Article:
by Peg Baron
Young kids are not a problem, they always seem to want to help you in the kitchen. Heck, they'll do dishes, sweep floors, stir what's in the bowl, and reorganize your Tupperware. It's the older ones, the tweeners and early teenagers, that sometimes need a little nudge to join in the kitchen fun. Here are some ideas that just might get them interested in cooking up some food, fun, and memorable moments.
Young kids are not a problem, they always seem to want to help you in the kitchen. Heck, they’ll do dishes, sweep floors, stir what’s in the bowl, and reorganize your Tupperware. It’s the older ones, the tweeners and early teenagers, that sometimes need a little nudge to join in the kitchen fun. Here are some ideas that just might get them interested in cooking up some food, fun, and memorable moments.
Kid in Control
This one will be become a favorite -- an evening where your child is in charge. You basically change places with them. They pick the dinner and do the bulk of the work, but they get to boss you around. They can tell you to chop the carrots, peel the potatoes, set the table, or feed the dog. They're in charge. My kids love bossing me around and I love that they're showing a little confidence in their budding cooking skills. If you try this I'm guessing they'll also tell you to do all the dishes.
One Ingredient/One Meal
Challenge your children to come up with a recipe they'd like to try using any one ingredient that you name. They can pull out the cookbooks or go to the Internet for help. There are many cooking websites that display recipes when given just one ingredient. Depending on the age of your cook, you can make it an easy ingredient like poultry or pineapple, or a real challenge with curry or hoisin sauce. This might be a good time to use what's in season -- cabbage, grapes, broccoli, basil, etc. Not only will they make a dish they've never made before, but they may actually learn a little about the chosen ingredient.
Loud Music and Personal Choice
Some kids are more willing to cook if they get to pick what they want to cook, not you. They’re also more willing to cook if they’re hungry. Give them cookbooks to look through and get ideas from. Usually they’ll pick the recipe with the most appetizing picture or fewest ingredients. Try not to set rules. It’s okay if they make omelets for dinner. They’re cooking, aren’t they? As far as the music goes – let them crank it up while they’re creating in the kitchen. If that makes them a happier cook, then that makes you a happier parent.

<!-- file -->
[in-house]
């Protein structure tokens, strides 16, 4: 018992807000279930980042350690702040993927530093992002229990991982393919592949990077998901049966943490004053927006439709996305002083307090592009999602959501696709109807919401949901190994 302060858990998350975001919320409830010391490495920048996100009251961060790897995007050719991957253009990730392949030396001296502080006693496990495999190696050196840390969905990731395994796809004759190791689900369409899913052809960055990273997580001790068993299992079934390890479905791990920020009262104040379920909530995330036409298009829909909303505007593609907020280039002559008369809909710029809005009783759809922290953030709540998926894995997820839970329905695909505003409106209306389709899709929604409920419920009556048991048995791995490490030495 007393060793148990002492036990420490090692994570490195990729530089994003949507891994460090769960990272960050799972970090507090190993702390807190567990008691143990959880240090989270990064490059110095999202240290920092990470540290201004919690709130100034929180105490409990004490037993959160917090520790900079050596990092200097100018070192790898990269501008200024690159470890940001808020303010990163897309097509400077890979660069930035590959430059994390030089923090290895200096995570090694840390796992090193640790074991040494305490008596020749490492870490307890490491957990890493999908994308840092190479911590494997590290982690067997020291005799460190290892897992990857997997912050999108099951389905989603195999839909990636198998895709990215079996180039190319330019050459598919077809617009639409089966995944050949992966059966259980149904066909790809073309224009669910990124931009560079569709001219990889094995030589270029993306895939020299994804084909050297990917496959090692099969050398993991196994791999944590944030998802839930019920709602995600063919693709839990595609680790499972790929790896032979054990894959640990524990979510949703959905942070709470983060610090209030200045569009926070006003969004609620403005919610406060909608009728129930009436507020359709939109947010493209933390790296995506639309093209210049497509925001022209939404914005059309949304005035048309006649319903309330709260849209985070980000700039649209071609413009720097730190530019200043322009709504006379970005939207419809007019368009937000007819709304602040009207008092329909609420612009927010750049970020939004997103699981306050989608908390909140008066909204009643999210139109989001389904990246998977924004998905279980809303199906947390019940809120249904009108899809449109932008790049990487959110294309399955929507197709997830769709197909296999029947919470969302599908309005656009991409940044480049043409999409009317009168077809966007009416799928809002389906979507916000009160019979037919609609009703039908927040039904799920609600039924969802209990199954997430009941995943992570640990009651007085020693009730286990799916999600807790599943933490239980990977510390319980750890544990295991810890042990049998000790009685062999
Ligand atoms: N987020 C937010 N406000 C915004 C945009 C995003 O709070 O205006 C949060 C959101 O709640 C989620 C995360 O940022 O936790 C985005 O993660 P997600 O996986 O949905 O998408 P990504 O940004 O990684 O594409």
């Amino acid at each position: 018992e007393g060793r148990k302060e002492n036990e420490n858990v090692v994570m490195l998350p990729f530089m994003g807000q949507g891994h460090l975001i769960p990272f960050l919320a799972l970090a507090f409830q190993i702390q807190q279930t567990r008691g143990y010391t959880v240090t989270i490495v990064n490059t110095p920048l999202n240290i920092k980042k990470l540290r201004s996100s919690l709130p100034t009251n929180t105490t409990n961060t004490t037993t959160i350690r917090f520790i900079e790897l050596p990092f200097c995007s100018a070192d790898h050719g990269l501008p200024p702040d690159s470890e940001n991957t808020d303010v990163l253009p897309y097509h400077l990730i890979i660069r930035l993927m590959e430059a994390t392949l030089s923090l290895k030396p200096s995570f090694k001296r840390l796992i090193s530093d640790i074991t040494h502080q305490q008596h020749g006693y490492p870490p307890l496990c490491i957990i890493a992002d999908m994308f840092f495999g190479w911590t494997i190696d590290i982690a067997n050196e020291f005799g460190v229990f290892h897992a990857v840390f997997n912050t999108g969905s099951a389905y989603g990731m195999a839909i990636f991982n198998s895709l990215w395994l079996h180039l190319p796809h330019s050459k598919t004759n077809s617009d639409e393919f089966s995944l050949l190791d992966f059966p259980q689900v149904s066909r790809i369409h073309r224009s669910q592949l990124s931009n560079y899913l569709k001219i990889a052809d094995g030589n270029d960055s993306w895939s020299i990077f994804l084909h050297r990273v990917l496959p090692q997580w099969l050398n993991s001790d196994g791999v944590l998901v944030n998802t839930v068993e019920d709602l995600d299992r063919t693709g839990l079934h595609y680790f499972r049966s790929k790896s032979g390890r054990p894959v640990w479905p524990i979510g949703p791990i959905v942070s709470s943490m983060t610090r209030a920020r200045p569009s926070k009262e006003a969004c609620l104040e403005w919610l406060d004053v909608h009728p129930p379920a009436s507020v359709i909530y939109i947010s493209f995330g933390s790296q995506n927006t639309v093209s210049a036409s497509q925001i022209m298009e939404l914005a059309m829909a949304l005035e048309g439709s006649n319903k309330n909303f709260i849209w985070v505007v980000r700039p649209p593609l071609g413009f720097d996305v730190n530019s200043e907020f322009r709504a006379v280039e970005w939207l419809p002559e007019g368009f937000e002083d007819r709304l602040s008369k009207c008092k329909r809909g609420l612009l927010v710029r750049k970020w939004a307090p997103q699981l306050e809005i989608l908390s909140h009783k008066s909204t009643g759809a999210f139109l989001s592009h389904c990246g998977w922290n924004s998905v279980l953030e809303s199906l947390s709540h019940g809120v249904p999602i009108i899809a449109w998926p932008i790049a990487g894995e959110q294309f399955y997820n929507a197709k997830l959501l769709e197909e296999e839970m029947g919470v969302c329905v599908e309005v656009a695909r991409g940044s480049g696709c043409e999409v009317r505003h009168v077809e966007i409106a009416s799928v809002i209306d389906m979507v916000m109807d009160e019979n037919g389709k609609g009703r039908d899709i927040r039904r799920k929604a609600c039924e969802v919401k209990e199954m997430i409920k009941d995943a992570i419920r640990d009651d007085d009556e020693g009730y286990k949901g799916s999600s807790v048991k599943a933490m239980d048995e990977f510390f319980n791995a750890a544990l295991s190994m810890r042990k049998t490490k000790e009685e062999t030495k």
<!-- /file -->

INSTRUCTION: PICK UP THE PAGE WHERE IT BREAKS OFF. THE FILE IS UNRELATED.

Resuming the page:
Remember when your children were little and they liked to play restaurant? "Mommy, you sit here and tell me what you want to eat!" Then they give you a banana, hamburger, spaghetti, and milk carton, all in plastic. Now that they're older, why not recreate the fun? With your help, have them make a very limited menu with maybe one entree, two side choices, and two vegetable/fruit choices ahead of time. You are the customer at The Kids Cafe and they get to set your table, be your waiter, and also cook and serve your food. Not only do they get to practice their cooking skills, but they get to work on following instructions, organizing their time, and learning to please a customer. So sit back and have some fun at the Kids Cafe, and don't forget to leave a tip!
Kids + Friends + Kitchen = Party! How about a Bring-Your-Own-Ingredient Party? Pizza works well with this concept. You supply the crusts and every child brings a different topping. This leads to some really crazy pizzas and some (gasp) experimental tasting by the kids. If not pizza, the menu headliner can be a taco or fajita bar. For dessert start with some big sugar cookie crusts and see what the kids can bring to put on top. They're only limited by their imaginations. Can't you just picture their proud creations?
Invent a Recipe
Let your kids think outside the recipe. This is a natural for kids, they have great imaginations. They get to use any ingredients they want, which will usually lead to discussions of what normally goes together. Sometimes you might get to discuss the definition of "gross", and sometimes you might get into the realm of science and whether something will remain goo or become solid after baking.
Pick a Theme
It’s simple – your kids pick a theme, and every family member prepares a dish. The theme can be a meal from a different country or from a different time in history. Why not have a theme like all the food needs to be green or all the dishes have to have apples in them. There are so many possibilities, just look at what your kids are currently interested in for some ideas.